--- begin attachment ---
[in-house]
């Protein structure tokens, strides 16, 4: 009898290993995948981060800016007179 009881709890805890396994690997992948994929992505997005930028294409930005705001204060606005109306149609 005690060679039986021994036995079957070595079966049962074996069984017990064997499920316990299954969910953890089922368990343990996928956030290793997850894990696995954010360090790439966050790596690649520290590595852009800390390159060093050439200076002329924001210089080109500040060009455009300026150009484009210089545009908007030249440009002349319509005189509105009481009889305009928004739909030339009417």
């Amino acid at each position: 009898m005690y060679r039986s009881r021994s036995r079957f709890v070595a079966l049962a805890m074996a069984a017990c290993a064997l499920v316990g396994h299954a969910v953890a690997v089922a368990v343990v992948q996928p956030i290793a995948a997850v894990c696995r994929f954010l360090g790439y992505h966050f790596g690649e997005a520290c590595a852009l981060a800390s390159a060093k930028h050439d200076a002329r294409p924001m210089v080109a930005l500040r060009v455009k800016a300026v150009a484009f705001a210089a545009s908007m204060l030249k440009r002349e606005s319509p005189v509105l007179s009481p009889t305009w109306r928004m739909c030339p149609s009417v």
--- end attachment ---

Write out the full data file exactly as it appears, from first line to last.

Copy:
[in-house]
């Protein structure tokens, strides 16, 4: 009898290993995948981060800016007179 009881709890805890396994690997992948994929992505997005930028294409930005705001204060606005109306149609 005690060679039986021994036995079957070595079966049962074996069984017990064997499920316990299954969910953890089922368990343990996928956030290793997850894990696995954010360090790439966050790596690649520290590595852009800390390159060093050439200076002329924001210089080109500040060009455009300026150009484009210089545009908007030249440009002349319509005189509105009481009889305009928004739909030339009417």
């Amino acid at each position: 009898m005690y060679r039986s009881r021994s036995r079957f709890v070595a079966l049962a805890m074996a069984a017990c290993a064997l499920v316990g396994h299954a969910v953890a690997v089922a368990v343990v992948q996928p956030i290793a995948a997850v894990c696995r994929f954010l360090g790439y992505h966050f790596g690649e997005a520290c590595a852009l981060a800390s390159a060093k930028h050439d200076a002329r294409p924001m210089v080109a930005l500040r060009v455009k800016a300026v150009a484009f705001a210089a545009s908007m204060l030249k440009r002349e606005s319509p005189v509105l007179s009481p009889t305009w109306r928004m739909c030339p149609s009417v």